Queen offers sympathy to Poland after president's death
A Polish centre in London has set up a book of condolence
The Queen has expressed her "deepest sympathy" to the Polish government and people after the death of President Lech Kaczynski in a plane crash.
Gordon Brown said the whole world would be "saddened" and Tory leader David Cameron called it a "black day".
Scores died in the crash in Russia, including Ryszard Kaczorowski, Poland's president in exile during the Communist years, who lived in London.
The Rev Canon Bronislaw Gostomski, from a Polish church in London, also died.
The aircraft was carrying more than 80 passengers, including some of the country's top military and civilian leaders, as well as the president's wife, when it came down in thick fog as it approached Smolensk airport, in western Russia.
The delegation was flying in from the Polish capital, Warsaw, to mark the 70th anniversary of the Katyn massacre of thousands of Poles by Soviet forces during World War II.
Polish and Russian officials said no-one survived the crash.
In her message to the Polish government, the Queen spoke of the president's "long and distinguished public service".
She also paid tribute to the other victims, including Mr Kaczorowski.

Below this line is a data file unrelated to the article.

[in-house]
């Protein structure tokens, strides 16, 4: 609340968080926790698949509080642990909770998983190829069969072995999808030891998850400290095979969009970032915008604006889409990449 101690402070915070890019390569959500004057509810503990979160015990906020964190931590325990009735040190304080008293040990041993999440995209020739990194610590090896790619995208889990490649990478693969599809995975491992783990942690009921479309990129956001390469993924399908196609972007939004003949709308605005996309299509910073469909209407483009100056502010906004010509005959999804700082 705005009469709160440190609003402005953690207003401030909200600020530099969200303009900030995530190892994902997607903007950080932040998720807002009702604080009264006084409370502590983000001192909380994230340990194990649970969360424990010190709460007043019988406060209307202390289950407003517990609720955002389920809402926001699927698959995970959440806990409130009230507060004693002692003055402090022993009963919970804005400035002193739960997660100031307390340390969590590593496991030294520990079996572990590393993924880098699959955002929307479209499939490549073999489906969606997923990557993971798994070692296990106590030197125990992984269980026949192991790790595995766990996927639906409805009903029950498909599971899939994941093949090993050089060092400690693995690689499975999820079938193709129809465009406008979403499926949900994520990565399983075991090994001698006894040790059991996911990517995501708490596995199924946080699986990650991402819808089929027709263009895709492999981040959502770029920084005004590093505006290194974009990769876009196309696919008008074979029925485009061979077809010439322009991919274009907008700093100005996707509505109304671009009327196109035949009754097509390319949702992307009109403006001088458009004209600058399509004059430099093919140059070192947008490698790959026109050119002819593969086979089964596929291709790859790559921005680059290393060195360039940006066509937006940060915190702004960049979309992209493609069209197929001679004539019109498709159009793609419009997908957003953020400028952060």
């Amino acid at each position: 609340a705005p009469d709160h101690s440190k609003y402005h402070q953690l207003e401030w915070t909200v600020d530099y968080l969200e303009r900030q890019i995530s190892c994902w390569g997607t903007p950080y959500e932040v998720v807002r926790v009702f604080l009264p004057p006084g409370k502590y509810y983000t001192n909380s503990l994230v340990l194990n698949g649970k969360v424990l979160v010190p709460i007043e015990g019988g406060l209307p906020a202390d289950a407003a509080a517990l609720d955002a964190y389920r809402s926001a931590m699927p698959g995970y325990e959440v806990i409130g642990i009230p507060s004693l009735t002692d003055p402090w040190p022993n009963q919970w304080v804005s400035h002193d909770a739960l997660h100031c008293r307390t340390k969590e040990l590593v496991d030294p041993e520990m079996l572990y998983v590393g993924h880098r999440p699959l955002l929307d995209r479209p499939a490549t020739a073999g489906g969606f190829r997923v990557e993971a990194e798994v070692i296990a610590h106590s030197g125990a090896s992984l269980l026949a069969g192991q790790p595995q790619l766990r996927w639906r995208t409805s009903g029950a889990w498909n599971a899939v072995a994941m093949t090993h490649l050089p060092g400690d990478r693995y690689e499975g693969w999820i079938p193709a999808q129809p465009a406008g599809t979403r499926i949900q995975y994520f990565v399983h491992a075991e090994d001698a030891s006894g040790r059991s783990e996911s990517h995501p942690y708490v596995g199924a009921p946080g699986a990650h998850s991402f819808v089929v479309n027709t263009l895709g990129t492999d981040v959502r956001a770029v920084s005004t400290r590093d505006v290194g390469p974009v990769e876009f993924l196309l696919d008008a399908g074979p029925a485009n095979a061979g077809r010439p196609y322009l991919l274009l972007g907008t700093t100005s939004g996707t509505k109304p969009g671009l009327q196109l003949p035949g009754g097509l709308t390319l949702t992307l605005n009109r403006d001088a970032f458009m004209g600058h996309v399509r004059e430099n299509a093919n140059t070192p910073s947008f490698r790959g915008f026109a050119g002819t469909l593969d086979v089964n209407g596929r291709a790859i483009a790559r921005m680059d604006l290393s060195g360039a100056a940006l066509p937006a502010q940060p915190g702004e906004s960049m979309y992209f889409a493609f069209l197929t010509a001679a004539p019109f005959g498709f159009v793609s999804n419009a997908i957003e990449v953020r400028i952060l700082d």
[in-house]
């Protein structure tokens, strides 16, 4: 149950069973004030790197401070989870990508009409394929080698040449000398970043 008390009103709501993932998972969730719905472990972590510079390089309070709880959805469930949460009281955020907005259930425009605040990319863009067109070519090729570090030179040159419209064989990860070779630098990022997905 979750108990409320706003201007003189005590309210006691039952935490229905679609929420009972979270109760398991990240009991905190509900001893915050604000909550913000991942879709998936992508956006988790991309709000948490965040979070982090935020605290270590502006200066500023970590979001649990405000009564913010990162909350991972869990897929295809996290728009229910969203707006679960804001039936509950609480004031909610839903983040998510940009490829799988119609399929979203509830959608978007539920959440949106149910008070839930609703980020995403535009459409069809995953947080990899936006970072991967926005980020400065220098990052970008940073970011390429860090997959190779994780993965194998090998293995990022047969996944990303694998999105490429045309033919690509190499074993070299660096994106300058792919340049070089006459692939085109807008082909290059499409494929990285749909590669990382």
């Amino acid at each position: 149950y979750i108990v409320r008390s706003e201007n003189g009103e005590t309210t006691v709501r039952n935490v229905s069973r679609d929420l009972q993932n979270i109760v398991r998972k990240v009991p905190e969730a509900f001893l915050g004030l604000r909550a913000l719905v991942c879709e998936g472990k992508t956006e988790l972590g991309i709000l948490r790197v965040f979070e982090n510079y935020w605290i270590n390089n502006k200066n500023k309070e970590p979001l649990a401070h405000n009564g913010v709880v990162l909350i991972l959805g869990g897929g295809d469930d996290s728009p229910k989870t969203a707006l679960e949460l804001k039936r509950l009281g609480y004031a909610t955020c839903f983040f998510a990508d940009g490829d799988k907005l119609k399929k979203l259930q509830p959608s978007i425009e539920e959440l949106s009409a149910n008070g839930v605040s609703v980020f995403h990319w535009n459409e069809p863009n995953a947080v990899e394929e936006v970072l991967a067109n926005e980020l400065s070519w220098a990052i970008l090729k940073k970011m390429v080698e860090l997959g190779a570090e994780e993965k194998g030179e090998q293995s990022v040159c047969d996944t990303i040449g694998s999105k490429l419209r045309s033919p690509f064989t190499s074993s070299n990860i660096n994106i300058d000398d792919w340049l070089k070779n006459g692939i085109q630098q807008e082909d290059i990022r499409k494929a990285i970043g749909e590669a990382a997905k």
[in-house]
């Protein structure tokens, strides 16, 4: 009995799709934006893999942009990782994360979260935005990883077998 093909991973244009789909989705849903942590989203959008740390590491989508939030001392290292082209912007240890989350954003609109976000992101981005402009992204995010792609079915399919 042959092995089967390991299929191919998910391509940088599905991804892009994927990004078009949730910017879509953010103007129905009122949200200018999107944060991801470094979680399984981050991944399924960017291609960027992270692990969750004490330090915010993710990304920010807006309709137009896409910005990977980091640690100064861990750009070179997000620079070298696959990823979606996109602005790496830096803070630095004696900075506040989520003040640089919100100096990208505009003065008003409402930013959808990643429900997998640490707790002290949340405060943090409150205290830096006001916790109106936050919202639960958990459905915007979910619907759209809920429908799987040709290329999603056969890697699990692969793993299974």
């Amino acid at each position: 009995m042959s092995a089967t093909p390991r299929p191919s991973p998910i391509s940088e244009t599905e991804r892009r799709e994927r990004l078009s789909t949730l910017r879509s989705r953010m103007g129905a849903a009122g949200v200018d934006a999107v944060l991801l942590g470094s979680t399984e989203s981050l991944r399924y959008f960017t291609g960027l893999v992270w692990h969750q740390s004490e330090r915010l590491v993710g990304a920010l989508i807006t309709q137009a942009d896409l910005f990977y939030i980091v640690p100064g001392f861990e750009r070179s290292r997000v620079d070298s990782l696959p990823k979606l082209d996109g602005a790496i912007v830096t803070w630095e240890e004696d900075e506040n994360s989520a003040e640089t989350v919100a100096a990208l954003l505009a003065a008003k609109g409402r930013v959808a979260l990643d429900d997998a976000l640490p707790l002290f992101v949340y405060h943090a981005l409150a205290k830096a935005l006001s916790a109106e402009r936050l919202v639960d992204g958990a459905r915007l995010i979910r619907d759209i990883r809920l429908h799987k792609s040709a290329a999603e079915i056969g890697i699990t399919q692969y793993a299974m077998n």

"The deaths of many other of Poland's leading figures, including former President in Exile Kaczorowski, only serve to deepen this tragedy," she said.
The president and his wife met the Queen in London in 2006
"I send my deepest sympathy to you and to the whole Polish nation."
The Prince of Wales, who went to Poland on a Royal visit last month, sent his condolences to Warsaw, saying he was "deeply upset".
Barbara Tuge-Erecinska, Polish ambassador to Britain, said the plane crash was "the biggest tragedy for Poland since the end of World War II".
"There's no Pole in Poland or worldwide who is not suffering and feeling this loss today," she said.
"We lost again our elite, we lost personal friends, we lost people we admire."
Wiktor Moszczynski, a former spokesman for the Federation of Poles in Great Britain, described Mr Kaczorowski as a "very venerable, highly respected figure in the Polish community in London and Poland".
He said the UK's Polish community was in shock, but events were "bringing people together".
"Whatever differences there have been in the past, people are remembering the positive things about the president."
Tributes for Rev Gostomski, the Polish president's personal chaplain and parish priest at St Andrew Bobola Polish Church in Shepherd's Bush, west London, were being paid at special services on Saturday evening.
Father Marek Reczek, a colleague, said Rev Gostomski was a popular figure who had been in office for eight years.
"It is a very difficult time for our parishioners. Many of them have been coming into the church to pray," he said. "They have been crying."
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